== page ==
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Published: 2006/11/21
by Paul Ducharme

A Tribute To Mike Jaimes (1967-2006)

On Friday October 13, guitarist and longtime Wetlands employee Mike Jaimes passed away at the age of 39. His longtime friend and fan Paul Ducharme contributed these thoughts and images

To be a fan of Mike Jaimes was to be a fan of one the most inspiring guitarists of the jamband Community. Mike was the virtuoso guitarist and singer of New York City’s Native — one of the seminal jam bands. I first saw Native play, circa 1993/94 at the Nightingale Bar, McGovern’s, and The Wetlands.

When I saw him play I was instantly captivated; the seamless and effortless way he played he seemed to squeeze the notes out of his Paul Reed Smith, and his tone was unmistakably his own. Mike could take ideas from his idols, and take them to a place even they would admire.

Long before the jamband scene. I had been following The Dead for years, and saw many other classic guitar-based from The Allman Brothers, to Santana, Zappa, and Stevie Ray Vaughn. I was a taper and had been taping the Dead, and anything that was around at the time. Fortunately for me, it was the beginning of the not-yet-deemed Jamband scene’ in NYC, circa 1987/88.

I was God Street Wine’s first taper, and I had taped lots of other bands at Nightingale bar, and other venues. I’d check out any new band. A good friend who had helped GSW in the early days caught Native while he was working at the Wetlands — he told me I had to see this guitarist. He said Mike was like no one else he had heard in the scene.

When I saw Mike play I knew that I was seeing one of the very best young and upcoming guitarists. Native was different than most of the other Jambands of the time. Yes they jammed but they were distinctly different.

They had a strong funk vibe about them in the vein of The Meters. The band also wrote great lyrics and songs that had killer jams in them, not to mention the most blazing keyboardist. I taped that first Native show, and basically went to all their shows afterward.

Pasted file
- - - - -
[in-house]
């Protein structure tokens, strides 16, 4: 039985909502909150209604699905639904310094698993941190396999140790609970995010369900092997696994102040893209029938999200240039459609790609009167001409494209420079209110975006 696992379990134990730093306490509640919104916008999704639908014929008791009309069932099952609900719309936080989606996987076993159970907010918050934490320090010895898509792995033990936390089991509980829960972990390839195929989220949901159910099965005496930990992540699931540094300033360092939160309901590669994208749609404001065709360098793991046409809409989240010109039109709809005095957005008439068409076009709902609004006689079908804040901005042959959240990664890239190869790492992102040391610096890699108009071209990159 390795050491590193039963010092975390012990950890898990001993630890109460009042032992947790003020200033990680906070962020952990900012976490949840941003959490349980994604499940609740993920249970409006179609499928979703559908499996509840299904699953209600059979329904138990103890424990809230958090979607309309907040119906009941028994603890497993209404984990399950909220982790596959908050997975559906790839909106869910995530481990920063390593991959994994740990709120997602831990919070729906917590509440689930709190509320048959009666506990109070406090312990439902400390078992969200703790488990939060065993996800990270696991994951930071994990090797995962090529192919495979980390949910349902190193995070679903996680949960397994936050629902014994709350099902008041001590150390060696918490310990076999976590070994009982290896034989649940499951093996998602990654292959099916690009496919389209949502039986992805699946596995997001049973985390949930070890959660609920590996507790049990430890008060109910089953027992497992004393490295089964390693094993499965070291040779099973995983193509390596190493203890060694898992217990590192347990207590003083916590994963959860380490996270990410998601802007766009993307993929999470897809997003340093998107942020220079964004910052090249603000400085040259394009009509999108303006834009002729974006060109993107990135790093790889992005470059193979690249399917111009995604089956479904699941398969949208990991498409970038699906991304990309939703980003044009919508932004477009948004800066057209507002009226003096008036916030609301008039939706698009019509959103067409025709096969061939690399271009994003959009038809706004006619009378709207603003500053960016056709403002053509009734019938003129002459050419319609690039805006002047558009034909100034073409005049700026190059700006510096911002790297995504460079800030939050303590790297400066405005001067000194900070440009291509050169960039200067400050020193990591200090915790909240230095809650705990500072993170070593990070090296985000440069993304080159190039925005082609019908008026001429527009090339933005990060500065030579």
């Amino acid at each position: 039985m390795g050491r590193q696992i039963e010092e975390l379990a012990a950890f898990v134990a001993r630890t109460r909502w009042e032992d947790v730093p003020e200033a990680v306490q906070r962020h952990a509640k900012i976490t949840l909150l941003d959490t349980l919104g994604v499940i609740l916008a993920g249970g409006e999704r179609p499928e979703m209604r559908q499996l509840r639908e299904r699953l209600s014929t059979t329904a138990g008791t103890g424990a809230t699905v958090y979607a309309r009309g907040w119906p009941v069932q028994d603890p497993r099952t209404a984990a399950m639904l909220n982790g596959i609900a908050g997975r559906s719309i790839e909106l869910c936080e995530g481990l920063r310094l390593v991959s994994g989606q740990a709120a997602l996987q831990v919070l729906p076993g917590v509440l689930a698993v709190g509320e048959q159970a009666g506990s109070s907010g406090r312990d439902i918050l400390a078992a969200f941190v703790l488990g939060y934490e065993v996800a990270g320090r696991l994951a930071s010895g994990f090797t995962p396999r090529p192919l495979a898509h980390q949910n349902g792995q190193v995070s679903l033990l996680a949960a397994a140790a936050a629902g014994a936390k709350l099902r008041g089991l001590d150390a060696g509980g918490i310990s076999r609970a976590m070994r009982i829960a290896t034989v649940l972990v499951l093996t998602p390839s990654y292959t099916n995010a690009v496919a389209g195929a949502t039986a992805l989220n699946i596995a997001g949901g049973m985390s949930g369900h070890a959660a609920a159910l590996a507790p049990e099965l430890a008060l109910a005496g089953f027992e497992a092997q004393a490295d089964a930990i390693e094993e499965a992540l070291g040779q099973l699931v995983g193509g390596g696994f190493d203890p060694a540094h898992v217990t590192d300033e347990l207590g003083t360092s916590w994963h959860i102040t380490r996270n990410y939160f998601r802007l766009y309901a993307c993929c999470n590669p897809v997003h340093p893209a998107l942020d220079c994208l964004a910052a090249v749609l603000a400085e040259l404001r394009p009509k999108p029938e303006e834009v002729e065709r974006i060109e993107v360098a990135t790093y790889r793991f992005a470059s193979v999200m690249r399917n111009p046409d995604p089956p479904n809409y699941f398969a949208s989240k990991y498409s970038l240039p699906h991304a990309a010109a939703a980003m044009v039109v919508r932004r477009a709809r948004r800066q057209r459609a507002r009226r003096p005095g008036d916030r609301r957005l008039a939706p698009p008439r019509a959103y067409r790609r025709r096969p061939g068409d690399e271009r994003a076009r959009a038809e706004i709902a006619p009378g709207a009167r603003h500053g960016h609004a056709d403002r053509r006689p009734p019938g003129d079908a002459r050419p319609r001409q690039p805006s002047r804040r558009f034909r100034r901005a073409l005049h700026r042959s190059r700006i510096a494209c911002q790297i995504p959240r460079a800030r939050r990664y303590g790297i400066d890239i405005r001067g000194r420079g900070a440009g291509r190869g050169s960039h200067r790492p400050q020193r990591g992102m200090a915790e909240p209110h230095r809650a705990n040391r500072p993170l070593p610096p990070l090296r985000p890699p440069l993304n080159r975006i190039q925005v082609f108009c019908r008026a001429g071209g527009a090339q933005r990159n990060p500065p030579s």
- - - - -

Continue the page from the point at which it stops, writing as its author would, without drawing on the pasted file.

Mike made me feel like no other guitarist that I had heard before, his solos were extremely emotional. For people who were privileged to know him as friend, you came to know why Mike had such an unmistakable way to share his soul with the listener. In Mike’s personal life, he always had a way to lift your spirits. As a musician, he would raise the playing level of anyone lucky enough to share the stage with him. He never would upstage anyone, although in my opinion he very well could have done so. Mike could play just about any instrument, and he was especially good on the piano. He went on to play in many bands, some as the keyboardist, after Native stopped touring in 2001. He played thousands of shows with Tiberius, Gent Treadley, Space Bar, Big Whiskey and Craig Dreyer.

In recent years, Mike became part of Vince Welnick’s band along with Greg Koerner, Tom Kaelin, and Dave Freidlander of Gent Treadley He was really in his element, playing Grateful Dead songs. Vince became a big fan of Mike’s, and they were good friends. After Vince’s untimely death, Mike played on a tribute tour with Tom Constanten, and sadly, these were his last shows.

At Mike’s service, Wetlands-owner Pete Shapiro commented that Mike embodied the essence and spirit of what Wetlands was all about. I would go further and say that Mike was what Life is all about. My life was a better life because of him.

I am currently working with Native’s drummer, Dave Thomas, on compiling and archiving some of the best Mike and Native had to offer. Amazingly, a new Native album is coming out early next year. I strongly urge anyone that has not had the chance, to get your ears on Mike’s music and enjoy it. I guarantee you will be happy you did.

Paul Ducharme

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